An easy drive takes us to Charolles, where white cows pasture scenically; to the wine trading centre Beaune, with its medieval walls and ramparts; to the vast, well-ordered wine estates of the Côte de Nuits; to the confections of Dijon; to the prehistoric Solutrean escarpment; and to market towns such as Louhans and Bourg-en-Bresse, where a brisk trade is carried on in large-breasted, blue-footed chickens—which, unfortunately for them, are delicious. When lapped in cream and tarragon and shallots and wine they make a perfect Sunday dinner. (Live birds are snapped up by eager shoppers at the Louhans market on Monday mornings and borne away squawking. When our children were small we reassured them the birds were being taken to nice homes, which is not demonstrably false.)
Along each route, in every direction, there are too many castles to count, many of them open to visitors curious about the splendours and rigours of days gone by. Great wine and food and scenery. Plenty of fresh air. No central heat. Constant threats of attack. Dysentery, plague, and smallpox.
I am happiest in our own little house, which my father gave to my siblings and me several years ago. I work at the antique double desk where my mother wrote her books and stories to the tick-tock of the clocks my father collects (tic-tac is what they say in French). Planning the evening meal means either cooking something simple to eat along with a chilled local wine, or making a booking at one of the dozens of local restaurants that astonish us over and over with the careful attention paid to turning unpretentious local ingredients into what Julia Child called, referring to her first meal in France, “the most exciting meal of my life.”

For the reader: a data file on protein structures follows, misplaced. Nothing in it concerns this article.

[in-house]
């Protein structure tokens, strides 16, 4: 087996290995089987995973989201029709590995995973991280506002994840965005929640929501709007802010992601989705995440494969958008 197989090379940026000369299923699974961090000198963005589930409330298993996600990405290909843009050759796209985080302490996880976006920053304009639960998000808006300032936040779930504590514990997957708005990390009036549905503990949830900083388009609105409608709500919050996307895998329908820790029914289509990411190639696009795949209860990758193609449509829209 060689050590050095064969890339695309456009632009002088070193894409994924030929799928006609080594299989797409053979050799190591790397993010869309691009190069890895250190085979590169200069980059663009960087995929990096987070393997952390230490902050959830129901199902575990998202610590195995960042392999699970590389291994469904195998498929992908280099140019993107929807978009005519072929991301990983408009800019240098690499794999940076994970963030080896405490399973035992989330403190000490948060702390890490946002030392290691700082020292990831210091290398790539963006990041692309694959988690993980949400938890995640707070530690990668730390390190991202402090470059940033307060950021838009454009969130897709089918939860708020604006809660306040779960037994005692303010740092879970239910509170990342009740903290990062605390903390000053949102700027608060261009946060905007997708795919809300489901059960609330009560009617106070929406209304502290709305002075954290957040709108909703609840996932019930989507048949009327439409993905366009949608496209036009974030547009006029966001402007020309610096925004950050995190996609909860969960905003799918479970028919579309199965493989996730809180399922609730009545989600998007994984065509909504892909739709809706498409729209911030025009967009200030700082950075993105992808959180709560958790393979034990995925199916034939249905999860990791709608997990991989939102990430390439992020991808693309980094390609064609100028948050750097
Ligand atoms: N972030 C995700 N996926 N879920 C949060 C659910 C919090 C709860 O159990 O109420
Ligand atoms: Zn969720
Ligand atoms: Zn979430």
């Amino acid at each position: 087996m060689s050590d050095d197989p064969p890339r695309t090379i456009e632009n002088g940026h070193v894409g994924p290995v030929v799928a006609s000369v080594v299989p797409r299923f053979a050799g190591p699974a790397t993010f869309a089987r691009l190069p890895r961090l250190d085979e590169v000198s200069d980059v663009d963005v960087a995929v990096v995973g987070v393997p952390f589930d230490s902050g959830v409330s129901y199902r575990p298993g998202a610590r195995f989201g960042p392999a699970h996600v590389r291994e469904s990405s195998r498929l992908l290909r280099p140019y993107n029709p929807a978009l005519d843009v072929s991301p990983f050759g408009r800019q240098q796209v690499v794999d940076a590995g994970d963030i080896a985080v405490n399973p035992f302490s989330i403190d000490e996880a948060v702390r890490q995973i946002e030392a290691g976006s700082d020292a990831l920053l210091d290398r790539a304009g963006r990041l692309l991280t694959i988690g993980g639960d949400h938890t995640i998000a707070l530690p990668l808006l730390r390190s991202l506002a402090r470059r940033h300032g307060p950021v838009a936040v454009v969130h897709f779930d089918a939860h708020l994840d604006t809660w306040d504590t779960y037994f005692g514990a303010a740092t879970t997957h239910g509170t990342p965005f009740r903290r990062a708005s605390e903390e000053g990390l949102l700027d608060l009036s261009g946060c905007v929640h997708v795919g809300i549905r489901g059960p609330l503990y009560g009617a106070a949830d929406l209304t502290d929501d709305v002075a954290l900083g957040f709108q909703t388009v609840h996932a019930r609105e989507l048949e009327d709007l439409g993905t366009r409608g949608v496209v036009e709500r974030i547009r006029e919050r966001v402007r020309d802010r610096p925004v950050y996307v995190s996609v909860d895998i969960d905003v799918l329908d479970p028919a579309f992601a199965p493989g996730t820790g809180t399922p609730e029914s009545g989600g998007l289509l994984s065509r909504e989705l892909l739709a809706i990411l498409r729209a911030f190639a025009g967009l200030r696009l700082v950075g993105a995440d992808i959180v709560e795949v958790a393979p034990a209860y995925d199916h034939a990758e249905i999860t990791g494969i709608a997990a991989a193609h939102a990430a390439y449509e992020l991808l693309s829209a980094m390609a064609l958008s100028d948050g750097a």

Even my Italian-Canadian husband is a convert. When we were first married, we lived for two years in gorgeous, hectic Florence. Burgundy, he says, is every bit as good as Tuscany—but without the drama.
More personal essays can be found here.